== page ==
Deep breath. Release. The school year is over now, and while I’ll be starting my summer position soon, I’m actually beginning to feel in Break mode. Now I can sit back and reflect a bit on the end of the school year. As I’ve blogged about already, both Paula and I are starting at a new school in September, and we’re not going to be teaching partners. We knew that this was a possibility — a strong one — and now we have the added challenge of extending a partnership between teams and through classrooms. This news made Thursday’s final day at Rousseau that much harder, as we really were ending an era: three wonderful years teaching together. It was as I was listening to Michelle Fawcett‘s goodbye to us in the gym that I started to think about this blog post.
Michelle’s goodbye made me think about the answer to this question, “What will you be remembered for?”
- I’m happy to be remembered as someone who stands by and with kids … always.
- I’m happy to be remembered as part of a team.
But then I started to look more closely at the goodbye notes and gifts from students, and I wondered about more possible answers to this question.
- When these children started JK, they were just learning letter-names and sounds. Now they’re ending the year, writing and reading notes such as the cards and letters below. Kindergarten was a part of this growth, and I hope that I’m remembered as someone that helped teach these amazing kids to read and write. More so, I hope that I’m remembered as someone who helped children develop a love of both.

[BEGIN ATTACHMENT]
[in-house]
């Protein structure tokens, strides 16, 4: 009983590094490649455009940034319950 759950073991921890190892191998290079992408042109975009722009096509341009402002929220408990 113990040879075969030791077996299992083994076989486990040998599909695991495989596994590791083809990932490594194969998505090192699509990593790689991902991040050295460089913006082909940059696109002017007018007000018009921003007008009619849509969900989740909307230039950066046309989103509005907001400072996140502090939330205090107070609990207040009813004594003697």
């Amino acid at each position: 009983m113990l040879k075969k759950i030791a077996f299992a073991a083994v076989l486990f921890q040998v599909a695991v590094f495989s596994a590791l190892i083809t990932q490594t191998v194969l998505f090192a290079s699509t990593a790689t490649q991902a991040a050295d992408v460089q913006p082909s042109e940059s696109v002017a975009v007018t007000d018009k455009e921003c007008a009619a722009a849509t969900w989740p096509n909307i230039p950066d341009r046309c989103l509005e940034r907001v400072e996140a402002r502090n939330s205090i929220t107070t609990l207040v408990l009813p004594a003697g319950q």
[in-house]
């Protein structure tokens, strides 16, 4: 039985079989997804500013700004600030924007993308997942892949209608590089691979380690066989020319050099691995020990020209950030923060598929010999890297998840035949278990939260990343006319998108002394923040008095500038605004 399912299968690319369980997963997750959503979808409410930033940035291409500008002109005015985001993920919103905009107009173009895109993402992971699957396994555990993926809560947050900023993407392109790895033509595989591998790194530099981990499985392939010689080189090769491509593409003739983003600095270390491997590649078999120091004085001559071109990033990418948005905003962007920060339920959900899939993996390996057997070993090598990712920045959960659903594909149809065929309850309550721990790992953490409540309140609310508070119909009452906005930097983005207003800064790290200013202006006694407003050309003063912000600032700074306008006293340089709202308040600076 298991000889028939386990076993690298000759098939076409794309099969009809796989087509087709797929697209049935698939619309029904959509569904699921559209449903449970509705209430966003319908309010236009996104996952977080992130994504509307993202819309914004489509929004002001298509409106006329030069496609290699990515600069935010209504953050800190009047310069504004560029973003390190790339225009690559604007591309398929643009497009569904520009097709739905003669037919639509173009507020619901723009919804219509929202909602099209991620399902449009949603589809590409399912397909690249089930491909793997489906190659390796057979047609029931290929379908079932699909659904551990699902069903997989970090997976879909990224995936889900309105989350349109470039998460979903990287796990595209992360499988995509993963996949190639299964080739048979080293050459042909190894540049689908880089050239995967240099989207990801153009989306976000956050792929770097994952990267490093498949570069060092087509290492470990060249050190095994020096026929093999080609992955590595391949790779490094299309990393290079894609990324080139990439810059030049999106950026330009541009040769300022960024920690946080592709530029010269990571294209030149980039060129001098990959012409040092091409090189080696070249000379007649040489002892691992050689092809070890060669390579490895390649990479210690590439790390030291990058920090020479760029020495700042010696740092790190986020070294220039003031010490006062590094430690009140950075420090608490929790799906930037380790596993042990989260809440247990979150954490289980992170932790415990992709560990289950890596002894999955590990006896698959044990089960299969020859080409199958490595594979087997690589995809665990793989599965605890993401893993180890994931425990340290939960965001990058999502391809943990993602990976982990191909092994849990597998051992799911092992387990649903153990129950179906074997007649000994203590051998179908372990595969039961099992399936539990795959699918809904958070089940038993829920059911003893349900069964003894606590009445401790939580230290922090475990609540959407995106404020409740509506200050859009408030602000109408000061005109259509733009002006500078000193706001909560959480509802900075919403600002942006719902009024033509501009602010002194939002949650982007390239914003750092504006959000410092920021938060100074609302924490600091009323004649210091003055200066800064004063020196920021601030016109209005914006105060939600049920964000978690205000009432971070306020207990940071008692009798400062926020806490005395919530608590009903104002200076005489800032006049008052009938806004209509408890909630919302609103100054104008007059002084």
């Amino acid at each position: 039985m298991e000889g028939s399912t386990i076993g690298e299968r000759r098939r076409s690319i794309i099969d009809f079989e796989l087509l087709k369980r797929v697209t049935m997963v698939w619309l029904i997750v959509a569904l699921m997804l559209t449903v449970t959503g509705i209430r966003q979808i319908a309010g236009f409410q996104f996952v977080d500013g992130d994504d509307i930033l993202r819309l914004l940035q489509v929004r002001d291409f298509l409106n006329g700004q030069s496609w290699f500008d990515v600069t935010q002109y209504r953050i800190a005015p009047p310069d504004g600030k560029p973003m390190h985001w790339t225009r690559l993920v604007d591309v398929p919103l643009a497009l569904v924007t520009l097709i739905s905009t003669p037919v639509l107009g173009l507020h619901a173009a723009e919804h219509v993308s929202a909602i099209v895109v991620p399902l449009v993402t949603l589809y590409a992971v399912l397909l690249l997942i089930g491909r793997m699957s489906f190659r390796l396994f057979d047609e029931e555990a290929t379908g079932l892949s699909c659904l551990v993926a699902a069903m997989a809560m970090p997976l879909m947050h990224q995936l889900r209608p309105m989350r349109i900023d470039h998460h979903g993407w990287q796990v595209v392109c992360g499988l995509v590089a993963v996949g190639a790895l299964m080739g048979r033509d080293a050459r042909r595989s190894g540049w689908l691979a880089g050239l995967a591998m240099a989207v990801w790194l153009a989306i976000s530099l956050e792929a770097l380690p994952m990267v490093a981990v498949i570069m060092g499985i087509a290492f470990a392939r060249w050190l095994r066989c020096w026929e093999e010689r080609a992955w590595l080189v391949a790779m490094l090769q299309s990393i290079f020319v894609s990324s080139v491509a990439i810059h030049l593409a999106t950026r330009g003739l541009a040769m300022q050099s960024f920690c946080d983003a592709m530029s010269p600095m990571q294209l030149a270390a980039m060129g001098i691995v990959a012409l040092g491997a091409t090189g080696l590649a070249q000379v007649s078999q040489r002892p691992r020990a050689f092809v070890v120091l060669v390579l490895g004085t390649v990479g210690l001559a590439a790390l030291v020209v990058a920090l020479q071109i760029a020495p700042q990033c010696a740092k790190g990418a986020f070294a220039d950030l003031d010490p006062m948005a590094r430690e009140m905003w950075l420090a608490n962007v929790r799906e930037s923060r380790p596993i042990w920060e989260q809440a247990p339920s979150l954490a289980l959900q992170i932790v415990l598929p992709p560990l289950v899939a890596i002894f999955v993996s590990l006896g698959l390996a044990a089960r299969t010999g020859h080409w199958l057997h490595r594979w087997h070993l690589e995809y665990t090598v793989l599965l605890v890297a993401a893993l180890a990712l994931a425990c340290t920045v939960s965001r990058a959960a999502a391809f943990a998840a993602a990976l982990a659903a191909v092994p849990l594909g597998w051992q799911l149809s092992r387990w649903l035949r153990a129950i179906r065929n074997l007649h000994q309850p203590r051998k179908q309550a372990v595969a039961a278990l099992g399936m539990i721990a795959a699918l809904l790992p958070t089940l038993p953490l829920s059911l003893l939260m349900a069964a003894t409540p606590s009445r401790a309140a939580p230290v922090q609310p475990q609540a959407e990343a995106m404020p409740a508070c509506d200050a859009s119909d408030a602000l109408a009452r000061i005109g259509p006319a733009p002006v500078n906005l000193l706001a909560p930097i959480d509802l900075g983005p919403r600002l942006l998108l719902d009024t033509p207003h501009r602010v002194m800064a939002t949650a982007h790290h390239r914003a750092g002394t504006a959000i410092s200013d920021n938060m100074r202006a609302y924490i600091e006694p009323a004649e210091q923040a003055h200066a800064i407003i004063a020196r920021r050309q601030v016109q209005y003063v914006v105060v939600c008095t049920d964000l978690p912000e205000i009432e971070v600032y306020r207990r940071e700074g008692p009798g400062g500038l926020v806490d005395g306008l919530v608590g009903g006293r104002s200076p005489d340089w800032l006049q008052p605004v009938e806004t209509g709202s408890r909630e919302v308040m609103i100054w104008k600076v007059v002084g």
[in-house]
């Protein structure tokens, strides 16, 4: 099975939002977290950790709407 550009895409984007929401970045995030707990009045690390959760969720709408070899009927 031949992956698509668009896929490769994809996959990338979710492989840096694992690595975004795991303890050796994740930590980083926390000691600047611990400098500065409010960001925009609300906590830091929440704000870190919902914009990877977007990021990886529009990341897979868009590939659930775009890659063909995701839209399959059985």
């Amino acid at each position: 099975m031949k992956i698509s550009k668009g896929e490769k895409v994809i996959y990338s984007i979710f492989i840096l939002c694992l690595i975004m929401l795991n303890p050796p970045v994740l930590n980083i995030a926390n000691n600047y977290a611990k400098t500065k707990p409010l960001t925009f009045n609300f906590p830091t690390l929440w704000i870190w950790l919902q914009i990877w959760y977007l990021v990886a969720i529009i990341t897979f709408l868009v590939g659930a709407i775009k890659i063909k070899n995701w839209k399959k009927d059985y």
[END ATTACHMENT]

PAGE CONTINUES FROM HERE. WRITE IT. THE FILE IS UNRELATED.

- Inquiry is an important part of the Kindergarten Program. Over the past few years, kids have explored their interests and ignited their passions as part of our classroom program. May I be remembered as someone who allowed kids to pursue their interests, and make a difference as a result.
Thinking about these memories makes me aware of just how much impact teachers have on kids, on families, and on a community. When the year ends, what will we be remembered for? What do we want to be remembered for? There’s nothing like moving schools to make you reflect.